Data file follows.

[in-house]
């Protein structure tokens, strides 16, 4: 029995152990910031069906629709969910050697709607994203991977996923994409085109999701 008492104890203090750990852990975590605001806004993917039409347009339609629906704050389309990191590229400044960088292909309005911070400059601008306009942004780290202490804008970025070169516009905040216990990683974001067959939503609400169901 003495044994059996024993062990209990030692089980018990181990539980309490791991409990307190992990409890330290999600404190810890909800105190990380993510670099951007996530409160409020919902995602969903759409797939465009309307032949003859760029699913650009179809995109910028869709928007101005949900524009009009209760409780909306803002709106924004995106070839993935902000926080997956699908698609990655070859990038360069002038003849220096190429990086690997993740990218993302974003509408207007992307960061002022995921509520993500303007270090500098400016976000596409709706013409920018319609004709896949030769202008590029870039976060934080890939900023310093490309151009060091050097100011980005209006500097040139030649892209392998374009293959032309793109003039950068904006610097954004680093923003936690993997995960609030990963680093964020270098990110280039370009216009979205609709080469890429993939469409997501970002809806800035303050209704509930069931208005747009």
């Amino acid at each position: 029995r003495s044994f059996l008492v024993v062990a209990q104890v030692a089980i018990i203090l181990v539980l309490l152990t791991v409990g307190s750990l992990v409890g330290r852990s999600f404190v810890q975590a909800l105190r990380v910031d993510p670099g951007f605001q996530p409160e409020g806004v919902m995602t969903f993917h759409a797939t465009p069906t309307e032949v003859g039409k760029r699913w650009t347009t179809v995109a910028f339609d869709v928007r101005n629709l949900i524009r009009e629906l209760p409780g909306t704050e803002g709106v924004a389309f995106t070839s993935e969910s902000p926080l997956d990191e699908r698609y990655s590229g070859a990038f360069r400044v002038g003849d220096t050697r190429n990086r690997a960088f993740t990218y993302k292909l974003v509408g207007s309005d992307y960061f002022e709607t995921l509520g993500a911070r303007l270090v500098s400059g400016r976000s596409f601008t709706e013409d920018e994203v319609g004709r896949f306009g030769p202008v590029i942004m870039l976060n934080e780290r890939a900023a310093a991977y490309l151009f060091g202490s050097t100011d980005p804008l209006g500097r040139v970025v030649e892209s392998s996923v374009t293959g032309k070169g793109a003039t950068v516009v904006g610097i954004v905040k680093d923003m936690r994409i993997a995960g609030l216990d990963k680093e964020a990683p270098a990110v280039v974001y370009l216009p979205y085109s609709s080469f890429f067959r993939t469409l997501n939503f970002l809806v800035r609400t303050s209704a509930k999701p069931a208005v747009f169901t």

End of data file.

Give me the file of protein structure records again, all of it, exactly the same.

[in-house]
């Protein structure tokens, strides 16, 4: 029995152990910031069906629709969910050697709607994203991977996923994409085109999701 008492104890203090750990852990975590605001806004993917039409347009339609629906704050389309990191590229400044960088292909309005911070400059601008306009942004780290202490804008970025070169516009905040216990990683974001067959939503609400169901 003495044994059996024993062990209990030692089980018990181990539980309490791991409990307190992990409890330290999600404190810890909800105190990380993510670099951007996530409160409020919902995602969903759409797939465009309307032949003859760029699913650009179809995109910028869709928007101005949900524009009009209760409780909306803002709106924004995106070839993935902000926080997956699908698609990655070859990038360069002038003849220096190429990086690997993740990218993302974003509408207007992307960061002022995921509520993500303007270090500098400016976000596409709706013409920018319609004709896949030769202008590029870039976060934080890939900023310093490309151009060091050097100011980005209006500097040139030649892209392998374009293959032309793109003039950068904006610097954004680093923003936690993997995960609030990963680093964020270098990110280039370009216009979205609709080469890429993939469409997501970002809806800035303050209704509930069931208005747009």
């Amino acid at each position: 029995r003495s044994f059996l008492v024993v062990a209990q104890v030692a089980i018990i203090l181990v539980l309490l152990t791991v409990g307190s750990l992990v409890g330290r852990s999600f404190v810890q975590a909800l105190r990380v910031d993510p670099g951007f605001q996530p409160e409020g806004v919902m995602t969903f993917h759409a797939t465009p069906t309307e032949v003859g039409k760029r699913w650009t347009t179809v995109a910028f339609d869709v928007r101005n629709l949900i524009r009009e629906l209760p409780g909306t704050e803002g709106v924004a389309f995106t070839s993935e969910s902000p926080l997956d990191e699908r698609y990655s590229g070859a990038f360069r400044v002038g003849d220096t050697r190429n990086r690997a960088f993740t990218y993302k292909l974003v509408g207007s309005d992307y960061f002022e709607t995921l509520g993500a911070r303007l270090v500098s400059g400016r976000s596409f601008t709706e013409d920018e994203v319609g004709r896949f306009g030769p202008v590029i942004m870039l976060n934080e780290r890939a900023a310093a991977y490309l151009f060091g202490s050097t100011d980005p804008l209006g500097r040139v970025v030649e892209s392998s996923v374009t293959g032309k070169g793109a003039t950068v516009v904006g610097i954004v905040k680093d923003m936690r994409i993997a995960g609030l216990d990963k680093e964020a990683p270098a990110v280039v974001y370009l216009p979205y085109s609709s080469f890429f067959r993939t469409l997501n939503f970002l809806v800035r609400t303050s209704a509930k999701p069931a208005v747009f169901t």